In The Wizard of Oz (1982), Glinda, looking very young and with long blonde hair, voiced by Wendy Thatcher, claims to be the sister of the Good Witch of the North despite the appearance of quite a large age gap (Baum did always say she is much older than she looks), and appears in the Emerald City in a similar deus ex machina to the MGM film.

In The Muppets' Wizard of Oz, Glinda is the Good Witch of the South and is played by Miss Piggy, as are her sisters the Good Witch of the North and the two Wicked Witches. In keeping with the traditions of Muppet films, she is attracted to the Scarecrow (played by Kermit the Frog), but her role is otherwise unchanged.

Musicals

The Wiz

In the Broadway musical The Wiz, Glinda is the Good Witch of the South, as she appears in the Oz books. She appears only once at the end of the musical, but traditionally the same actress who plays Glinda also plays Aunt Em. She is the sister of Addaperle (Miss One), Evilene, and Evermean, the other three witches of Oz. In the film version, she is played by Lena Horne, and she causes the snowstorm that brings Dorothy to Oz.

Wicked

In the novel's Broadway musicalmarker adaptation Wicked, Glinda (originally played by Kristin Chenoweth) is one of the two female leads as the musical focuses on her love/hate relationship with Elphaba (the young woman who becomes the Wicked Witch of the West). As in Gregory Maguire's revisionist novel, Glinda is characterized by her popularity and ambition and goes by the name of Galinda Upland (who hails from the Upper Uplands). She is described as "blonde" in every way, whereas Baum's original Glinda as well as Billie Burke's Glinda in the 1939 MGM movie (which dictated the visual look as well as the overall feel and flavour of this stage musical) had red hair. This is because composer and lyricist Stephen Schwartz tailor-made this version of Glinda for actress/singer Kristin Chenoweth specifically.When Elphaba decides to rebel against the Wizard, she offers Glinda the chance to join her crusade, but Glinda prefers to play it safe and moreover explore her political opportunities with the Wizard, ultimately sealing her destiny to become "Glinda the Good." The love triangle between Glinda, Fiyero and Elphaba is what primarily distinguishes the "Wicked" musical incarnation of Glinda from Gregory Maguire's novel. Galinda and the "scandalacious" Winkie Prince Fiyero gravitate towards each other as birds of a feather, but while Glinda convinces everyone that the two of them are in love, Fiyero re-evaluates his priorities and becomes increasingly drawn to Glinda's now best friend Elphaba.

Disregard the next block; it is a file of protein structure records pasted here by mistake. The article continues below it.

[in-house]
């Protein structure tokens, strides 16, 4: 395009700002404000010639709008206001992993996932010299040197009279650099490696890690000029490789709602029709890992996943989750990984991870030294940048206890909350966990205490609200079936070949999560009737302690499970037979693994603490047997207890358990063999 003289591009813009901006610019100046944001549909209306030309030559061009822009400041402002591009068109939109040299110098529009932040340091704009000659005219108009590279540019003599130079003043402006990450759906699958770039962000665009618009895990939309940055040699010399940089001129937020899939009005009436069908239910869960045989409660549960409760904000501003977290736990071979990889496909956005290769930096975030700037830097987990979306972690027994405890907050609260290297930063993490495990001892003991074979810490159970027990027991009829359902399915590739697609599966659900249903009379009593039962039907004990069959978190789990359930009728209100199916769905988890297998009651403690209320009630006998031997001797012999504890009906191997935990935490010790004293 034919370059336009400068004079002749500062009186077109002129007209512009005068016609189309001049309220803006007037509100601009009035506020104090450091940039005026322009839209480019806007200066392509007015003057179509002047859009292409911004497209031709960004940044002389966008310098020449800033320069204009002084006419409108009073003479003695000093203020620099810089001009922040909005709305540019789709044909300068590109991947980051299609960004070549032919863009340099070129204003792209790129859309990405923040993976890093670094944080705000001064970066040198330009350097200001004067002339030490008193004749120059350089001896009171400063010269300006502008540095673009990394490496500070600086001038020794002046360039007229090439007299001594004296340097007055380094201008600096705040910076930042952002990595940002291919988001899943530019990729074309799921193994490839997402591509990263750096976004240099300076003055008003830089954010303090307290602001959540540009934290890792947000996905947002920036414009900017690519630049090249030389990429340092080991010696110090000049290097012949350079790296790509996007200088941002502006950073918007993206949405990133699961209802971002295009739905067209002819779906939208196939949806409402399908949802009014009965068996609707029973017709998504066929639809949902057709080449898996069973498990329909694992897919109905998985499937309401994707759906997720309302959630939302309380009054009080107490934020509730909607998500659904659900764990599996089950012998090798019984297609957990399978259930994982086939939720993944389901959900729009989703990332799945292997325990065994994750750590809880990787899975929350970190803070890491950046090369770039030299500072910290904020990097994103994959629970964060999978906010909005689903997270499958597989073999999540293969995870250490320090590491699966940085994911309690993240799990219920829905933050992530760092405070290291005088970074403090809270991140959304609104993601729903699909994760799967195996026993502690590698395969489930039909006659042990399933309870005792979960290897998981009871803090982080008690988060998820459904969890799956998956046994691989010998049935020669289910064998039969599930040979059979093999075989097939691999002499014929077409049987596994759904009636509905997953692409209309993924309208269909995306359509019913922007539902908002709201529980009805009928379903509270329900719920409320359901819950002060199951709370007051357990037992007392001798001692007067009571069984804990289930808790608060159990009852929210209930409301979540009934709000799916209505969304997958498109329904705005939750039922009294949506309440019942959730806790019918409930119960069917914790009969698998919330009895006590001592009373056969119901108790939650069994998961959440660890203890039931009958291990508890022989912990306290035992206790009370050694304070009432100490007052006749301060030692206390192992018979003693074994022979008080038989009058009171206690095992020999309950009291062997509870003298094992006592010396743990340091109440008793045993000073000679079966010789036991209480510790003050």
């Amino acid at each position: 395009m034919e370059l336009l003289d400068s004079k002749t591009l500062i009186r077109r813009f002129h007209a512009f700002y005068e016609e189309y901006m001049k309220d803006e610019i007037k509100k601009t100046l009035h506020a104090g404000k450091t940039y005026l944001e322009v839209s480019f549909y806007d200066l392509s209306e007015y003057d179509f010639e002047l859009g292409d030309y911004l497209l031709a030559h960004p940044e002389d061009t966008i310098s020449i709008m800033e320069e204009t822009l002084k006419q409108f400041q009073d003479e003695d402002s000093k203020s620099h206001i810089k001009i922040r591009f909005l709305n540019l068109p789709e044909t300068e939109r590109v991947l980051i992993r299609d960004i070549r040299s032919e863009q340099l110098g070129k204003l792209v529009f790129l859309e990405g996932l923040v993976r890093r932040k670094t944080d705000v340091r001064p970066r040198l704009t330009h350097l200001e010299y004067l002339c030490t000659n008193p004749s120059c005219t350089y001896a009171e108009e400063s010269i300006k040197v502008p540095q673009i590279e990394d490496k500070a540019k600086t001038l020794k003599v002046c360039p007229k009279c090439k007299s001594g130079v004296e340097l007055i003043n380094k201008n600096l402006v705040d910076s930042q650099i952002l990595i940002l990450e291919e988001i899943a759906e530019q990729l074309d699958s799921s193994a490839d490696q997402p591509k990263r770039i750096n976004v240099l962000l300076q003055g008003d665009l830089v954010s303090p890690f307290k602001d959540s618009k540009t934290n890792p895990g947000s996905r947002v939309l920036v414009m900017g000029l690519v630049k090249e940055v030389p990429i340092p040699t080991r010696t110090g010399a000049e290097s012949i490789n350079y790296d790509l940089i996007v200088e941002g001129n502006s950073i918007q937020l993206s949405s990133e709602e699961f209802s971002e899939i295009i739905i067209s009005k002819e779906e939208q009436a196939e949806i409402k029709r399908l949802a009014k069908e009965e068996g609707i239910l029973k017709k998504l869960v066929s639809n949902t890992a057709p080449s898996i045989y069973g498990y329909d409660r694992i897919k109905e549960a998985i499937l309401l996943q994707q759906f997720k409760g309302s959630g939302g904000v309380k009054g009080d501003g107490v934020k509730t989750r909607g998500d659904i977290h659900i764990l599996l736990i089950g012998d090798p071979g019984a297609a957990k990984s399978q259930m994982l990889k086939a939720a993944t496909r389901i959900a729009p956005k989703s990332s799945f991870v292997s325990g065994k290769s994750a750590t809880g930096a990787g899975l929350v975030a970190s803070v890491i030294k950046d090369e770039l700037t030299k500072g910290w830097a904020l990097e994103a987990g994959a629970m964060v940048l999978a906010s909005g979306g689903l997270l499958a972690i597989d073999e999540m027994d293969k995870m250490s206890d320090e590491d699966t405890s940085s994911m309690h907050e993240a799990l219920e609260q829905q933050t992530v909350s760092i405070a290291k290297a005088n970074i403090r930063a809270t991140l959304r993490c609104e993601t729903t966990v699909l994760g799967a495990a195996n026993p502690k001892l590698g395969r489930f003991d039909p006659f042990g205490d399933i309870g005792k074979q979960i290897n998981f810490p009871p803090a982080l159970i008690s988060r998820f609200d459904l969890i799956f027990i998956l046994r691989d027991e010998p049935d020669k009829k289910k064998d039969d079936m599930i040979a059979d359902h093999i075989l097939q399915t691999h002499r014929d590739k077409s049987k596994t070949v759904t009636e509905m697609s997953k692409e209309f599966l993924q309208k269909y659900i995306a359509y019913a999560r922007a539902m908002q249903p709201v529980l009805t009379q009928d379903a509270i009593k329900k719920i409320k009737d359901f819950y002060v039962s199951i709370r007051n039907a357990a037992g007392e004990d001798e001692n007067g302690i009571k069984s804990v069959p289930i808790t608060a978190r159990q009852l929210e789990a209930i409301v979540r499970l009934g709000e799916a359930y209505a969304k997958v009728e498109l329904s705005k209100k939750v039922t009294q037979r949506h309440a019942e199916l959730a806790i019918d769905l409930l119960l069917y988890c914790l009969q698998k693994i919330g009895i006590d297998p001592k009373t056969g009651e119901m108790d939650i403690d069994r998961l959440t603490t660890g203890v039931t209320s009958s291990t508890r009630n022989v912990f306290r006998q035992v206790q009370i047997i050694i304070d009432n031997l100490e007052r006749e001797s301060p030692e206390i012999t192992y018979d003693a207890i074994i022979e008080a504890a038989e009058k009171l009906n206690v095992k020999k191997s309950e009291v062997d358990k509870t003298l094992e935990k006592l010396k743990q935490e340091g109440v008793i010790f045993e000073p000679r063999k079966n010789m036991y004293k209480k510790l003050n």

Most significantly, the musical's Glinda unwittingly sets into motion the events that lead to the Munchkin Boq becoming the Tin Woodman (which only happens in this musical), and Elphaba's sister Nessarose (dubbed "The Wicked Witch of the East) being killed by Dorothy's farmhouse. Boq was an unwanted but ardent suitor that Glinda conveniently foisted upon Nessarose, the Munchkin Governor's daughter, who became so attached to him that she stripped all the Munchkins of their rights just to keep Boq with her (thus earning the title "Wicked Witch of the East"); Boq was transformed into the Tin Woodman when Elphaba attempted to correct a Grimmerie spell-book charm that was miscast by Nessarose (who wanted to claim the "heart" he "lost" to Glinda). Not long after, Glinda was so adamant to bring Elphaba and Fiyero to justice for running away together, that she suggested to the Wizard and Madam Morrible that they spread a rumour about Nessarose being in danger to lure Elphaba out of hiding. The Wizard and Madam Morrible took Glinda's suggestion to its most extreme level, with Morrible creating the cyclone that brought Dorothy's house to Oz and crushed Nessarose to death.

Glinda eventually comes to understand that Elphaba and Fiyero "deserve each other" in the most positive sense of the term. She tries to avenge Elphaba's supposed death by threatening to expose the Wizard as a fraud unless he leaves Oz altogether. Having thrown the fiendish Madam Morrible in jail, Glinda follows in Elphaba's footsteps, trying to fix all the damage that has been caused in Oz over the past few decades, and hoping to truly earn her title as 'Glinda the Good' among the people.

Actresses beside Chenoweth to play Glinda in Wicked include Jennifer Laura Thompson, Megan Hilty, Kate Reinders, Kendra Kassebaum, Annaleigh Ashford, Alli Mauzey, Erin Mackey, Helen Dallimore, Katie Rose Clarke, Kate Fahrner, Chandra Lee Schwartz, Dianne Pilkington and Lucy Durack most recently in Sydney Australia 2009.

References

  1. Michael O. Riley, Oz and Beyond: The Fantasy World of L. Frank Baum, p 104, ISBN 0-7006-0832-X